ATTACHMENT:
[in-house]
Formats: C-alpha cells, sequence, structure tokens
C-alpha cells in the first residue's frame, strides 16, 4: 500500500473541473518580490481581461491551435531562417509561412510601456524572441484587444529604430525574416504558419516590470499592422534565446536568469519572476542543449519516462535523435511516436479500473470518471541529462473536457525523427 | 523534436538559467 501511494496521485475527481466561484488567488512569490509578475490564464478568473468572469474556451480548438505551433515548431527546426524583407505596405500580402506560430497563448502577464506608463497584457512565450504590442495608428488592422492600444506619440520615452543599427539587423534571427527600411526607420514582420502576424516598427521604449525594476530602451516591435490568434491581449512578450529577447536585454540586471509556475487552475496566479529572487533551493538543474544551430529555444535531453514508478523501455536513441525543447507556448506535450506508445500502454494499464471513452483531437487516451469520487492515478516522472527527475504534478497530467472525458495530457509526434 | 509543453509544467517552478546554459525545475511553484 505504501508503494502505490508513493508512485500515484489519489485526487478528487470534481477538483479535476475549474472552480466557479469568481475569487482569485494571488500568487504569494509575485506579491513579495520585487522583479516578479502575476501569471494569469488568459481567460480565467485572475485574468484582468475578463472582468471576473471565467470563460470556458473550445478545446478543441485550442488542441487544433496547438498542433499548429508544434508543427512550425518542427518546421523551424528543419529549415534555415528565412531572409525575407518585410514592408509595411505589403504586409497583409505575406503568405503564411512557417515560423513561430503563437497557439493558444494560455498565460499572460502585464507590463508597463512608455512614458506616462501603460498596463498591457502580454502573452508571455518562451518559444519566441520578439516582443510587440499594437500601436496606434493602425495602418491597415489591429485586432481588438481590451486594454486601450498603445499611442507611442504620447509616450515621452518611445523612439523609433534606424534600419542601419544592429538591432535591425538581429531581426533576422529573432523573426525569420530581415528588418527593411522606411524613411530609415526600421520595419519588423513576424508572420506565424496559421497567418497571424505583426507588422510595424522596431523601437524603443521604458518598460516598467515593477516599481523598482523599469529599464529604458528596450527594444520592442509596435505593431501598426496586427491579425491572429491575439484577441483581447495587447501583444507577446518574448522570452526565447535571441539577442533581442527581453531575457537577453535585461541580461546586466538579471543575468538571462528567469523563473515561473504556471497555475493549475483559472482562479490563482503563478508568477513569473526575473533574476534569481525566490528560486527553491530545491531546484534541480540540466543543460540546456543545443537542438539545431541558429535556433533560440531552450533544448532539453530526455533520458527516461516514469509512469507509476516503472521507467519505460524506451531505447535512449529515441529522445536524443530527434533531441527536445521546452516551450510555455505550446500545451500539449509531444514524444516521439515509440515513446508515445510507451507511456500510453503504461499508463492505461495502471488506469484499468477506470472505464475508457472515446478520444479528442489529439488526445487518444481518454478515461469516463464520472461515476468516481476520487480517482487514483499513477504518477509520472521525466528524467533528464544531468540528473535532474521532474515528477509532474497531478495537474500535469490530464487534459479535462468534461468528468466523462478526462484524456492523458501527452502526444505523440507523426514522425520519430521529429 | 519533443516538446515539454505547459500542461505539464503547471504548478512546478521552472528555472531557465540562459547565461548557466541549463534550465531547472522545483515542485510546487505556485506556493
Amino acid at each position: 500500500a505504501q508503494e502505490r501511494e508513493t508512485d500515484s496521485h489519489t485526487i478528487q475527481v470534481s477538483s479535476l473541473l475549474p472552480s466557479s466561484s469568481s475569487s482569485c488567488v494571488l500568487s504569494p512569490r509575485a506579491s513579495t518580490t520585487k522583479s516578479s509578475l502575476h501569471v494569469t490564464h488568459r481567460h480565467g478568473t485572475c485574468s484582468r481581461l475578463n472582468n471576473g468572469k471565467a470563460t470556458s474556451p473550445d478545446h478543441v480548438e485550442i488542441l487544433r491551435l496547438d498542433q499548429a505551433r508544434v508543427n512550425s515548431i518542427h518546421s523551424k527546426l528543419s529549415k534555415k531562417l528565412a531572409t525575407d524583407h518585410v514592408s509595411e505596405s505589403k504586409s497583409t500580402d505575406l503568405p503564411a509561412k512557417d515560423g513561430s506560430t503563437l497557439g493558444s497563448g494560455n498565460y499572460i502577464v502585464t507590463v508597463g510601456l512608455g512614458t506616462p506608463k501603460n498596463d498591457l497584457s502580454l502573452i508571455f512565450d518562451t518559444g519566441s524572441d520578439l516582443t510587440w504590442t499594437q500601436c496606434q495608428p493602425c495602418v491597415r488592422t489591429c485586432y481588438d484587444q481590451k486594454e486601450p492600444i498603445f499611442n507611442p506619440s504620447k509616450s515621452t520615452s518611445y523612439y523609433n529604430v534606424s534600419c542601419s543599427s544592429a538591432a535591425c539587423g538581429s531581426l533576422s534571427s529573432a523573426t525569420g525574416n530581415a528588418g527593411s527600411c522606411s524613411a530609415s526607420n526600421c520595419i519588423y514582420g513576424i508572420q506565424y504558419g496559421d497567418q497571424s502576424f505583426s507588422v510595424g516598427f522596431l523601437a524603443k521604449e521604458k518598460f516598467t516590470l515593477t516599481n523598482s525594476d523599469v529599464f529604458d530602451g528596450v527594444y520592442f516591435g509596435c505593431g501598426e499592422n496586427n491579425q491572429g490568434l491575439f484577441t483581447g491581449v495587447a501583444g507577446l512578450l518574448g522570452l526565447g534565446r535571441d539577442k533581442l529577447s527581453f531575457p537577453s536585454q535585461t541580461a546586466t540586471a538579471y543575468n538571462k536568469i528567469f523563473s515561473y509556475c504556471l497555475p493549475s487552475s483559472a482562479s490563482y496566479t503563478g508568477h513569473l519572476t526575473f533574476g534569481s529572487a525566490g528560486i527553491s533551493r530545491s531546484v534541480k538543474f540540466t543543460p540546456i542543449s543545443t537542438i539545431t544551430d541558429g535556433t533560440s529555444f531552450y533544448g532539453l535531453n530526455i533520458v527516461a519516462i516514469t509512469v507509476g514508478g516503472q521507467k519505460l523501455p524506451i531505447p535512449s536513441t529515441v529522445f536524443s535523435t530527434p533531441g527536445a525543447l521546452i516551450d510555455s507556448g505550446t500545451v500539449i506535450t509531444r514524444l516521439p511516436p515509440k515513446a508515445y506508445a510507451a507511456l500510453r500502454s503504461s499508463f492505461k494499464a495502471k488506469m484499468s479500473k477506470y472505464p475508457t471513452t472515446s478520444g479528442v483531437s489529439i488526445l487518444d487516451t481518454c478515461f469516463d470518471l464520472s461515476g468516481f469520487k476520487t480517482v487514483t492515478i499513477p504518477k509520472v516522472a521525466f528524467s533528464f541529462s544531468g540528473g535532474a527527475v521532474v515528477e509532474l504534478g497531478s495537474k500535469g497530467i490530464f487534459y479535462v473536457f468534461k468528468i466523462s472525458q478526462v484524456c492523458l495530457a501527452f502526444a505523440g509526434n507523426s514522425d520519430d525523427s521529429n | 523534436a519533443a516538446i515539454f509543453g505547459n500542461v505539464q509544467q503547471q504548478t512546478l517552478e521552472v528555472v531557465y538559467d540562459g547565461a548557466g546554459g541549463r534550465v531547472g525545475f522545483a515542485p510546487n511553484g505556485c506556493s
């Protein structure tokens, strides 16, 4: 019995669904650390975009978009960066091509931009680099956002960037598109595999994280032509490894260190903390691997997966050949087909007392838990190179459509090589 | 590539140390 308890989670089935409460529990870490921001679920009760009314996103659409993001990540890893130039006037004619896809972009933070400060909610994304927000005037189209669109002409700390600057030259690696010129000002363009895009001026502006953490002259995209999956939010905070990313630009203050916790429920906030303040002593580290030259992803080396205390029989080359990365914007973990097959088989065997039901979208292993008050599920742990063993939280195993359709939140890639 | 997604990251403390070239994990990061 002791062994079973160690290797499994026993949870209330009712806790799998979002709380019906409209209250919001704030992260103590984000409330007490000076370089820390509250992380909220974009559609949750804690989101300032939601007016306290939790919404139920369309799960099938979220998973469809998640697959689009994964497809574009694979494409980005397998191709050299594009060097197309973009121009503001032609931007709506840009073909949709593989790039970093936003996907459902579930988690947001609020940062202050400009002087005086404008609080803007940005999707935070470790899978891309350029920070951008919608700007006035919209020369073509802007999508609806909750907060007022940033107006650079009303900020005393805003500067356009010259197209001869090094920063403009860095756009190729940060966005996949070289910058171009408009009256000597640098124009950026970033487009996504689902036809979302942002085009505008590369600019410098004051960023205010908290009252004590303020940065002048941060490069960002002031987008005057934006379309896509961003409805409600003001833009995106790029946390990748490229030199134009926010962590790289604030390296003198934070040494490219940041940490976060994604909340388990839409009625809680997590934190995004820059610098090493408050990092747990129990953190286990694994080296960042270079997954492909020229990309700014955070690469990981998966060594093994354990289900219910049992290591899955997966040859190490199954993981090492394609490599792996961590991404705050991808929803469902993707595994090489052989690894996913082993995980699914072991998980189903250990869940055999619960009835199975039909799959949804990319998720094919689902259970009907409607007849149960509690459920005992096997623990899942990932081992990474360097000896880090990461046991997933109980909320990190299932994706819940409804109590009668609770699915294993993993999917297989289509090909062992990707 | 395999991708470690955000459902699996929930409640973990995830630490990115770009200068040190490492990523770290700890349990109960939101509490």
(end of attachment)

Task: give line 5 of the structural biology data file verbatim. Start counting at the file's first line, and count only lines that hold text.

């Protein structure tokens, strides 16, 4: 019995669904650390975009978009960066091509931009680099956002960037598109595999994280032509490894260190903390691997997966050949087909007392838990190179459509090589 | 590539140390 308890989670089935409460529990870490921001679920009760009314996103659409993001990540890893130039006037004619896809972009933070400060909610994304927000005037189209669109002409700390600057030259690696010129000002363009895009001026502006953490002259995209999956939010905070990313630009203050916790429920906030303040002593580290030259992803080396205390029989080359990365914007973990097959088989065997039901979208292993008050599920742990063993939280195993359709939140890639 | 997604990251403390070239994990990061 002791062994079973160690290797499994026993949870209330009712806790799998979002709380019906409209209250919001704030992260103590984000409330007490000076370089820390509250992380909220974009559609949750804690989101300032939601007016306290939790919404139920369309799960099938979220998973469809998640697959689009994964497809574009694979494409980005397998191709050299594009060097197309973009121009503001032609931007709506840009073909949709593989790039970093936003996907459902579930988690947001609020940062202050400009002087005086404008609080803007940005999707935070470790899978891309350029920070951008919608700007006035919209020369073509802007999508609806909750907060007022940033107006650079009303900020005393805003500067356009010259197209001869090094920063403009860095756009190729940060966005996949070289910058171009408009009256000597640098124009950026970033487009996504689902036809979302942002085009505008590369600019410098004051960023205010908290009252004590303020940065002048941060490069960002002031987008005057934006379309896509961003409805409600003001833009995106790029946390990748490229030199134009926010962590790289604030390296003198934070040494490219940041940490976060994604909340388990839409009625809680997590934190995004820059610098090493408050990092747990129990953190286990694994080296960042270079997954492909020229990309700014955070690469990981998966060594093994354990289900219910049992290591899955997966040859190490199954993981090492394609490599792996961590991404705050991808929803469902993707595994090489052989690894996913082993995980699914072991998980189903250990869940055999619960009835199975039909799959949804990319998720094919689902259970009907409607007849149960509690459920005992096997623990899942990932081992990474360097000896880090990461046991997933109980909320990190299932994706819940409804109590009668609770699915294993993993999917297989289509090909062992990707 | 395999991708470690955000459902699996929930409640973990995830630490990115770009200068040190490492990523770290700890349990109960939101509490």